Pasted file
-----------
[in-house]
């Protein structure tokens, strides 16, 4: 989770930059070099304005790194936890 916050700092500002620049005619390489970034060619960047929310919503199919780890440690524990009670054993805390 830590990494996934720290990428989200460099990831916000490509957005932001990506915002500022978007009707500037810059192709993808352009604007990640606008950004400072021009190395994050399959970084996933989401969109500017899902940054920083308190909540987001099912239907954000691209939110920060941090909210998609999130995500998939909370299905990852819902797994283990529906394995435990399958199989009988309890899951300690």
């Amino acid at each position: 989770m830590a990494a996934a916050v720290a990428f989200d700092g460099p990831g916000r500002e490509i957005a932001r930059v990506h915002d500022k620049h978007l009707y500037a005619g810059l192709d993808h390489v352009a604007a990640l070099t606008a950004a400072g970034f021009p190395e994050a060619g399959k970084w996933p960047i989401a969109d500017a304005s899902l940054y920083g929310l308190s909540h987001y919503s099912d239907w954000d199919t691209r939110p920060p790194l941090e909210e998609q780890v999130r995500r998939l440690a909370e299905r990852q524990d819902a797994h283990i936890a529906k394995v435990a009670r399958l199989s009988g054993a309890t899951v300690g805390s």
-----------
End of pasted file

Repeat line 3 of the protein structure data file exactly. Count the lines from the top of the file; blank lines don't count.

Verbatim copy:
């Amino acid at each position: 989770m830590a990494a996934a916050v720290a990428f989200d700092g460099p990831g916000r500002e490509i957005a932001r930059v990506h915002d500022k620049h978007l009707y500037a005619g810059l192709d993808h390489v352009a604007a990640l070099t606008a950004a400072g970034f021009p190395e994050a060619g399959k970084w996933p960047i989401a969109d500017a304005s899902l940054y920083g929310l308190s909540h987001y919503s099912d239907w954000d199919t691209r939110p920060p790194l941090e909210e998609q780890v999130r995500r998939l440690a909370e299905r990852q524990d819902a797994h283990i936890a529906k394995v435990a009670r399958l199989s009988g054993a309890t899951v300690g805390s």